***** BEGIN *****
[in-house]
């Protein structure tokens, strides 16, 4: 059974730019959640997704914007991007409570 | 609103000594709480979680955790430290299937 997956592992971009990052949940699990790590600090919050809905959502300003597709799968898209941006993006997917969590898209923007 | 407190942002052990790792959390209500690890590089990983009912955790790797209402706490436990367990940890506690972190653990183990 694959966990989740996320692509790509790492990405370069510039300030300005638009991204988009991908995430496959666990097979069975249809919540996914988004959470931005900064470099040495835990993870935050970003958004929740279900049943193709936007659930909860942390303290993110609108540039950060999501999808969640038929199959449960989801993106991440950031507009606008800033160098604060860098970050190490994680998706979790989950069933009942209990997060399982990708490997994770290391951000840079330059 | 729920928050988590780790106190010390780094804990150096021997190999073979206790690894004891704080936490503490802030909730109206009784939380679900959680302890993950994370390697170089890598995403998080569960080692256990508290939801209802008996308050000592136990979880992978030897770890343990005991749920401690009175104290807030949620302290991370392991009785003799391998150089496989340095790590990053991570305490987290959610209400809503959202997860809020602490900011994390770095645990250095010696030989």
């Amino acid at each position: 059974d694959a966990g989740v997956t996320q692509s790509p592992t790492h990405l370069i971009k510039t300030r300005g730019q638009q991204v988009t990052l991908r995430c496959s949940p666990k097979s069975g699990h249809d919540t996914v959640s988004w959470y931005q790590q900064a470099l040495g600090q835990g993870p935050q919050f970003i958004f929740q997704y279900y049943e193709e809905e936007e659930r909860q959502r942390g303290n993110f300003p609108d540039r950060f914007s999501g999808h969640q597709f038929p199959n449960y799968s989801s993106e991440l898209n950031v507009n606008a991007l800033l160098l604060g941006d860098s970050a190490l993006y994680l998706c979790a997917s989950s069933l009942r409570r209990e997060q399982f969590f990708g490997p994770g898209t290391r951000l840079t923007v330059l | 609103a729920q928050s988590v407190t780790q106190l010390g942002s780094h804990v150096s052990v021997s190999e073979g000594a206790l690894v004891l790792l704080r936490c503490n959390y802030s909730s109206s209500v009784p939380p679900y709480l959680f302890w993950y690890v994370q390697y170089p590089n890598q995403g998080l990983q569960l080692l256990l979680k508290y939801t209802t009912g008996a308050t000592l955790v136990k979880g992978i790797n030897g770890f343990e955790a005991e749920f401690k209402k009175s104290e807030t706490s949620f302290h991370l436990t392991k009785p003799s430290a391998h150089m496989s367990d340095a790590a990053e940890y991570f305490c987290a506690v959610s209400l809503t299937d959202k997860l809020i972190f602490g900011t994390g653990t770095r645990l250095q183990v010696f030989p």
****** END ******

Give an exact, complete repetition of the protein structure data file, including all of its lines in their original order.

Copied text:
[in-house]
């Protein structure tokens, strides 16, 4: 059974730019959640997704914007991007409570 | 609103000594709480979680955790430290299937 997956592992971009990052949940699990790590600090919050809905959502300003597709799968898209941006993006997917969590898209923007 | 407190942002052990790792959390209500690890590089990983009912955790790797209402706490436990367990940890506690972190653990183990 694959966990989740996320692509790509790492990405370069510039300030300005638009991204988009991908995430496959666990097979069975249809919540996914988004959470931005900064470099040495835990993870935050970003958004929740279900049943193709936007659930909860942390303290993110609108540039950060999501999808969640038929199959449960989801993106991440950031507009606008800033160098604060860098970050190490994680998706979790989950069933009942209990997060399982990708490997994770290391951000840079330059 | 729920928050988590780790106190010390780094804990150096021997190999073979206790690894004891704080936490503490802030909730109206009784939380679900959680302890993950994370390697170089890598995403998080569960080692256990508290939801209802008996308050000592136990979880992978030897770890343990005991749920401690009175104290807030949620302290991370392991009785003799391998150089496989340095790590990053991570305490987290959610209400809503959202997860809020602490900011994390770095645990250095010696030989």
């Amino acid at each position: 059974d694959a966990g989740v997956t996320q692509s790509p592992t790492h990405l370069i971009k510039t300030r300005g730019q638009q991204v988009t990052l991908r995430c496959s949940p666990k097979s069975g699990h249809d919540t996914v959640s988004w959470y931005q790590q900064a470099l040495g600090q835990g993870p935050q919050f970003i958004f929740q997704y279900y049943e193709e809905e936007e659930r909860q959502r942390g303290n993110f300003p609108d540039r950060f914007s999501g999808h969640q597709f038929p199959n449960y799968s989801s993106e991440l898209n950031v507009n606008a991007l800033l160098l604060g941006d860098s970050a190490l993006y994680l998706c979790a997917s989950s069933l009942r409570r209990e997060q399982f969590f990708g490997p994770g898209t290391r951000l840079t923007v330059l | 609103a729920q928050s988590v407190t780790q106190l010390g942002s780094h804990v150096s052990v021997s190999e073979g000594a206790l690894v004891l790792l704080r936490c503490n959390y802030s909730s109206s209500v009784p939380p679900y709480l959680f302890w993950y690890v994370q390697y170089p590089n890598q995403g998080l990983q569960l080692l256990l979680k508290y939801t209802t009912g008996a308050t000592l955790v136990k979880g992978i790797n030897g770890f343990e955790a005991e749920f401690k209402k009175s104290e807030t706490s949620f302290h991370l436990t392991k009785p003799s430290a391998h150089m496989s367990d340095a790590a990053e940890y991570f305490c987290a506690v959610s209400l809503t299937d959202k997860l809020i972190f602490g900011t994390g653990t770095r645990l250095q183990v010696f030989p």